French as she is spoke

Did you do French at school?  Probably, if you’re English.  You had all that stuff to learn about not usually pronouncing the final letter, that ‘choux’ (cabbages) is pronounced ‘shoe’.  Perhaps you battled to remember when to use accents, and whether they should be grave (`) or acute (´) or circumflex (ˆ)?  With any luck, you learnt some everyday phrases to use on everyday occasions.

And that was fine for the school trip to Paris and later, that nice holiday in Normandy.

Where you’ll come unstuck though, is down here, and across wide swathes of the southern parts of France.

You’ll be OK if you visit an attractive town some 25 miles from here, Limoux.  It’s pronounced just as you’d expect, to rhyme with ‘choux’.

Limoux, Pont Neuf
Limoux, Pont Neuf

But last week, we went walking near a little village a few miles north, Hounoux.  It doesn’t rhyme with ‘choux’.  No, you must pronounce every letter – sort of ‘Hoonoox’.

A snowy day near Hounoux: Thanks Anny, for this photo
A snowy day near Hounoux: Thanks Anny, for this photo

Driving there, we passed very near another village, Roumengoux.  It doesn’t rhyme with ‘choux’ and ‘Limoux’.  It doesn’t rhyme with ‘Hounoux’ either.  Instead, the locals call it ‘Roumengousse’.panneau-roumengoux.

Here, we spend our daily round with people who don’t talk standard French, as taught in all good GCSE textbooks.  They’ll go to the baker’s tomorrow (demeng) morning (matteng), to buy their bread (peng).  Then later they may work in their garden (jardeng).  In the evening, perhaps the Music Centre will put on a concert, with one of the local ensembles (angsambles) centre stage.  Très bien! (byeng).

There’s a sort of energy and vigour in the local speech patterns I find very attractive, as local people give full weight to every syllable in a word.  So rather than Laroque, it’s Laroqu-e.  I’m quite relieved it’s nothing more complicated than that, and that in any case, everyone round here is quite prepared to listen to standard French, or even Franglais.

20 thoughts on “French as she is spoke”

  1. Give them the chair/choir read aloud test. Write down ‘chair’, ask them to read it aloud, and then write ‘choir’ and ask them to read that out. It’s so befuddling to the Spanish, at least, maybe not the French…that said, our ‘rules’ are far more unpredictable than theirs!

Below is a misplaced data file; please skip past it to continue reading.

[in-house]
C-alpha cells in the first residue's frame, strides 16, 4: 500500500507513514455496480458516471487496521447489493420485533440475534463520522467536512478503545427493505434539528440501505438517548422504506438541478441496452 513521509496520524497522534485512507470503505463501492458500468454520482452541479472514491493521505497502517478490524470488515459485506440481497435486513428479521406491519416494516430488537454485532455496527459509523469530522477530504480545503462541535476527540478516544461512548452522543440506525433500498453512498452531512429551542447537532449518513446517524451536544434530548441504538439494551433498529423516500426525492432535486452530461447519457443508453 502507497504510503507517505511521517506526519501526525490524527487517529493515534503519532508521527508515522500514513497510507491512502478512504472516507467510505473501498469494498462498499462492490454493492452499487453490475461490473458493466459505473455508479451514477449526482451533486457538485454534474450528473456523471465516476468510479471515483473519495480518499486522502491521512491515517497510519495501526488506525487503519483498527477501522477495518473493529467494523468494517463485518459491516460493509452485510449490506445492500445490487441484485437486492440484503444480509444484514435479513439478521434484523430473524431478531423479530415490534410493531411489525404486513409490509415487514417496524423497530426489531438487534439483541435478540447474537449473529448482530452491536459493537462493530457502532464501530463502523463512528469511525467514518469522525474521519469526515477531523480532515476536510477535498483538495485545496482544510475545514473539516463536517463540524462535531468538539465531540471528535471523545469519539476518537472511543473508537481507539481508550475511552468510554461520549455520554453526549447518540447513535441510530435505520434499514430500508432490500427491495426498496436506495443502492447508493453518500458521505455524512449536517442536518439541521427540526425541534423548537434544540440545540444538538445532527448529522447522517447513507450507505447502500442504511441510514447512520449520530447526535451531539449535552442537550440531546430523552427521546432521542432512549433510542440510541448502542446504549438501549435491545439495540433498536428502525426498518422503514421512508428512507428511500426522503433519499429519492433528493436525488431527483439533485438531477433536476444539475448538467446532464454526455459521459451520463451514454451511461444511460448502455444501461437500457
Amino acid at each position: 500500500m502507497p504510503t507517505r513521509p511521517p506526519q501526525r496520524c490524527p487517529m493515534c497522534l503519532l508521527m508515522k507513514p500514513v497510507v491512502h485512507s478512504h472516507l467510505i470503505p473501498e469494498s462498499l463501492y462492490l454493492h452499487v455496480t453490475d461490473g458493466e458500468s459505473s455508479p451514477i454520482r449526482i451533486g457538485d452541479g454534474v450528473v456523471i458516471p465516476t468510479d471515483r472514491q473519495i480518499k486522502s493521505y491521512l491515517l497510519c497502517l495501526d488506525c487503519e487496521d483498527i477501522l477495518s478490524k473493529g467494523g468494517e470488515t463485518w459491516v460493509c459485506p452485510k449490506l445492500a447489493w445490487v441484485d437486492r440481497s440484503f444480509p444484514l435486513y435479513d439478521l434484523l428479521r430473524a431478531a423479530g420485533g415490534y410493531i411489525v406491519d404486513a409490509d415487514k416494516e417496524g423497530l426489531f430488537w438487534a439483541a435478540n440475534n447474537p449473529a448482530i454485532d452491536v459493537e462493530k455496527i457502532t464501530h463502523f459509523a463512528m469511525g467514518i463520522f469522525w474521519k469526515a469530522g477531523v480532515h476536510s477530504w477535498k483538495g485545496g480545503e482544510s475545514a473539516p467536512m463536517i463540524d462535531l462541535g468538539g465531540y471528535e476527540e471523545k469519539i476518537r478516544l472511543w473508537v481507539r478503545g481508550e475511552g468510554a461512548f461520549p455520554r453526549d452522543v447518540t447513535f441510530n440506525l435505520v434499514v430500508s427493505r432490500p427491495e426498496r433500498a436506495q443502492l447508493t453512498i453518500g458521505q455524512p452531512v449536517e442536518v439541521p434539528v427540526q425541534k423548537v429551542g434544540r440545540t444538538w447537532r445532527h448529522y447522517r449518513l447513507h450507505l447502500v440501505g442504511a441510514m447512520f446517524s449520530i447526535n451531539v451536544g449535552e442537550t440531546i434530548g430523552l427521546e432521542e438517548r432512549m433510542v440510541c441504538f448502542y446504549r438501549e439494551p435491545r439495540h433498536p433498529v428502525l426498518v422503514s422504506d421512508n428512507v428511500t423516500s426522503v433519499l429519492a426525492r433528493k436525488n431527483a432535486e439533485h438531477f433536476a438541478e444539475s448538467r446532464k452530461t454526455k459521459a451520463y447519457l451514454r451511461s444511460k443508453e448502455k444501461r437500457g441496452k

1. Well, I think they’d go for ‘share’ and ‘choyre’. But you could always do that bough-cough-dough-rough-though etc.etc. thing, to show how impossible English REALLY is.


      1. ”An early known published reference is in 1874, citing an 1855 letter that credits ghoti to one William Ollier Jr (born 1824).[1] Ghoti is often cited to support the English spelling reform, and is often attributed to George Bernard Shaw, a supporter of this cause. However, the word does not appear in Shaw’s writings, and a biography of Shaw attributes it instead to an anonymous spelling reformer.” So says Wikipedia


  2. I have enough trouble with English! Seriously I have always loved to listen to the European languages they are almost like singing – poetic sounding.


  3. I found the French near Pau quite phonetic. My favorite immitation is of the French train conductor announcing “Pau, Pau, cinqu-e minut-es d’arrét-e; Toulous-e, Toulous-e, tout-e le mond-e descend-(e).”


  4. I learned French in school and yes, it’s no wonder I didn’t believe that people really spoke this language, because they don’t! At least not the way we were learning it. To be fair, my high school teacher did try to teach us more realistic French. I still remember the lesson on how to reduce “je ne sais pas” to something like, “shhhh-pah”. As for accents…well, if I followed my first teacher’s lead, I would be speaking French with a Brooklyn accent, which wouldn’t be pretty. But I grew up listening to my best friend’s parents who came from Quebec. Your descriptions of southern French sound quite a bit like Canadian French, actually. I laughed at “byeng” because one of our teachers used to tease her about her “Canuck accent” and write “Bieng!” on her homework.

    I can’t wait to go back to France to get to hear “real” French again. I forgot a lot, naturally, but I was pleased with how much I could understand and remember when I visited Normandy a couple of years ago. Loved hearing about the French in the south!


  5. Language is my biggest fear when we get to France. I can get by, if well prepared, and reading isn’t bad but apart from that! My favourite translation was at a supermarket check out in Charleston. The check out girl was from South Carolina, the packer from Alabama and they couldn’t quite get each other so I had to translate. I just loved listening to both of them.
    p.s sorry so late on this one Margaret – no idea where the week’s gone!


    1. Great story that! The French can’t believe it when we tell them that USA English, in all its great variety, is quite different fom British English, in all its great variety. As to you. Well, obviously I don’t know what you French is like. But I do know that your willingness to have a go, rather than JUST SPEAK ENGLISH LOUDER is what opens doors and puts people on your side. Come soon!


  6. I wish I was better at learning languages. I think my eldest has the potential to be much better at it (I hope so). I tried to learn Portuguese for holiday use as we go to Madeira for our hols. However, each time I try it the locals just look at me with a strange look on their face. I wonder what rubbish I am telling them? Oh well. I try.


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